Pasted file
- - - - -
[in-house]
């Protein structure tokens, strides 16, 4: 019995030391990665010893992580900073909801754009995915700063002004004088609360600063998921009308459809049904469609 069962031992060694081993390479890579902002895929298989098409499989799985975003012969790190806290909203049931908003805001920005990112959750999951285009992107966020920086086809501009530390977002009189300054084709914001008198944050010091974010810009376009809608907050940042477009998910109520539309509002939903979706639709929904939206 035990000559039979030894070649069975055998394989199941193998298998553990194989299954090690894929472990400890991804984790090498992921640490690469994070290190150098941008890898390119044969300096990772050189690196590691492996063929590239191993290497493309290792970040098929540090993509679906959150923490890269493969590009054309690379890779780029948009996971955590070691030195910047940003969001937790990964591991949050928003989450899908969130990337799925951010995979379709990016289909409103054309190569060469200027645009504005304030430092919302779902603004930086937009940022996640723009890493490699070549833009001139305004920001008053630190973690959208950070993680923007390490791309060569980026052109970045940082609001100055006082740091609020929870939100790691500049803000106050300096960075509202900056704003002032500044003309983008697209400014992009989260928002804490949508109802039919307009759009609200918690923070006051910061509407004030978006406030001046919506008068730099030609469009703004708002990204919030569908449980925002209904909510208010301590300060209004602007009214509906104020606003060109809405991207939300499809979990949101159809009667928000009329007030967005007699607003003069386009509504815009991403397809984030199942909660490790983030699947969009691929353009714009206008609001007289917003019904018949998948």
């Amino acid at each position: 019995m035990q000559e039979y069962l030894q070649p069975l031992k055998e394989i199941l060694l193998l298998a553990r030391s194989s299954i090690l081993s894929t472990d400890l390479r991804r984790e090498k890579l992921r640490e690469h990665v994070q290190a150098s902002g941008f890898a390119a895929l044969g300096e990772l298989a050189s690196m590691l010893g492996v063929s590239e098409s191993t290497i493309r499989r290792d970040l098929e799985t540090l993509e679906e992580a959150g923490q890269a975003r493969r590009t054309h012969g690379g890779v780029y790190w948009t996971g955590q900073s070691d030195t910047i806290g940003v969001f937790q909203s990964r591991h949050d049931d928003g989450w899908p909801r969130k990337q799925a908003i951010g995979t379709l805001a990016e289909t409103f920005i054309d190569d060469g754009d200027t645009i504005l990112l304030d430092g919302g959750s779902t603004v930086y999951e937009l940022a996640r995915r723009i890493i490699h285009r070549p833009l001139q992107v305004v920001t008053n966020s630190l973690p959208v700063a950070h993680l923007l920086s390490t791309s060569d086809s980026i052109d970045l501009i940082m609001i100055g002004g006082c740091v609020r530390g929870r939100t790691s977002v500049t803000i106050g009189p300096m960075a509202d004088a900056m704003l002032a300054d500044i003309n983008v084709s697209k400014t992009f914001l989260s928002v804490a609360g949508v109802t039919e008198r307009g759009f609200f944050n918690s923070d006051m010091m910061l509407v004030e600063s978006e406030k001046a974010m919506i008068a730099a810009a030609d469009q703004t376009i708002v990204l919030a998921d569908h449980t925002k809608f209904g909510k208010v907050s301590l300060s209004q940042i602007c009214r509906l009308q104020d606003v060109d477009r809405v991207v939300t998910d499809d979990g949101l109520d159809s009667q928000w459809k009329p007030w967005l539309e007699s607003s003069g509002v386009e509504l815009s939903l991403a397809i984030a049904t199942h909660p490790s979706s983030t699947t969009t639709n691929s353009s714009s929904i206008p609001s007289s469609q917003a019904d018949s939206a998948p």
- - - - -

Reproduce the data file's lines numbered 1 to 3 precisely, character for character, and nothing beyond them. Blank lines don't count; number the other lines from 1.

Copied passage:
[in-house]
């Protein structure tokens, strides 16, 4: 019995030391990665010893992580900073909801754009995915700063002004004088609360600063998921009308459809049904469609 069962031992060694081993390479890579902002895929298989098409499989799985975003012969790190806290909203049931908003805001920005990112959750999951285009992107966020920086086809501009530390977002009189300054084709914001008198944050010091974010810009376009809608907050940042477009998910109520539309509002939903979706639709929904939206 035990000559039979030894070649069975055998394989199941193998298998553990194989299954090690894929472990400890991804984790090498992921640490690469994070290190150098941008890898390119044969300096990772050189690196590691492996063929590239191993290497493309290792970040098929540090993509679906959150923490890269493969590009054309690379890779780029948009996971955590070691030195910047940003969001937790990964591991949050928003989450899908969130990337799925951010995979379709990016289909409103054309190569060469200027645009504005304030430092919302779902603004930086937009940022996640723009890493490699070549833009001139305004920001008053630190973690959208950070993680923007390490791309060569980026052109970045940082609001100055006082740091609020929870939100790691500049803000106050300096960075509202900056704003002032500044003309983008697209400014992009989260928002804490949508109802039919307009759009609200918690923070006051910061509407004030978006406030001046919506008068730099030609469009703004708002990204919030569908449980925002209904909510208010301590300060209004602007009214509906104020606003060109809405991207939300499809979990949101159809009667928000009329007030967005007699607003003069386009509504815009991403397809984030199942909660490790983030699947969009691929353009714009206008609001007289917003019904018949998948």
């Amino acid at each position: 019995m035990q000559e039979y069962l030894q070649p069975l031992k055998e394989i199941l060694l193998l298998a553990r030391s194989s299954i090690l081993s894929t472990d400890l390479r991804r984790e090498k890579l992921r640490e690469h990665v994070q290190a150098s902002g941008f890898a390119a895929l044969g300096e990772l298989a050189s690196m590691l010893g492996v063929s590239e098409s191993t290497i493309r499989r290792d970040l098929e799985t540090l993509e679906e992580a959150g923490q890269a975003r493969r590009t054309h012969g690379g890779v780029y790190w948009t996971g955590q900073s070691d030195t910047i806290g940003v969001f937790q909203s990964r591991h949050d049931d928003g989450w899908p909801r969130k990337q799925a908003i951010g995979t379709l805001a990016e289909t409103f920005i054309d190569d060469g754009d200027t645009i504005l990112l304030d430092g919302g959750s779902t603004v930086y999951e937009l940022a996640r995915r723009i890493i490699h285009r070549p833009l001139q992107v305004v920001t008053n966020s630190l973690p959208v700063a950070h993680l923007l920086s390490t791309s060569d086809s980026i052109d970045l501009i940082m609001i100055g002004g006082c740091v609020r530390g929870r939100t790691s977002v500049t803000i106050g009189p300096m960075a509202d004088a900056m704003l002032a300054d500044i003309n983008v084709s697209k400014t992009f914001l989260s928002v804490a609360g949508v109802t039919e008198r307009g759009f609200f944050n918690s923070d006051m010091m910061l509407v004030e600063s978006e406030k001046a974010m919506i008068a730099a810009a030609d469009q703004t376009i708002v990204l919030a998921d569908h449980t925002k809608f209904g909510k208010v907050s301590l300060s209004q940042i602007c009214r509906l009308q104020d606003v060109d477009r809405v991207v939300t998910d499809d979990g949101l109520d159809s009667q928000w459809k009329p007030w967005l539309e007699s607003s003069g509002v386009e509504l815009s939903l991403a397809i984030a049904t199942h909660p490790s979706s983030t699947t969009t639709n691929s353009s714009s929904i206008p609001s007289s469609q917003a019904d018949s939206a998948p």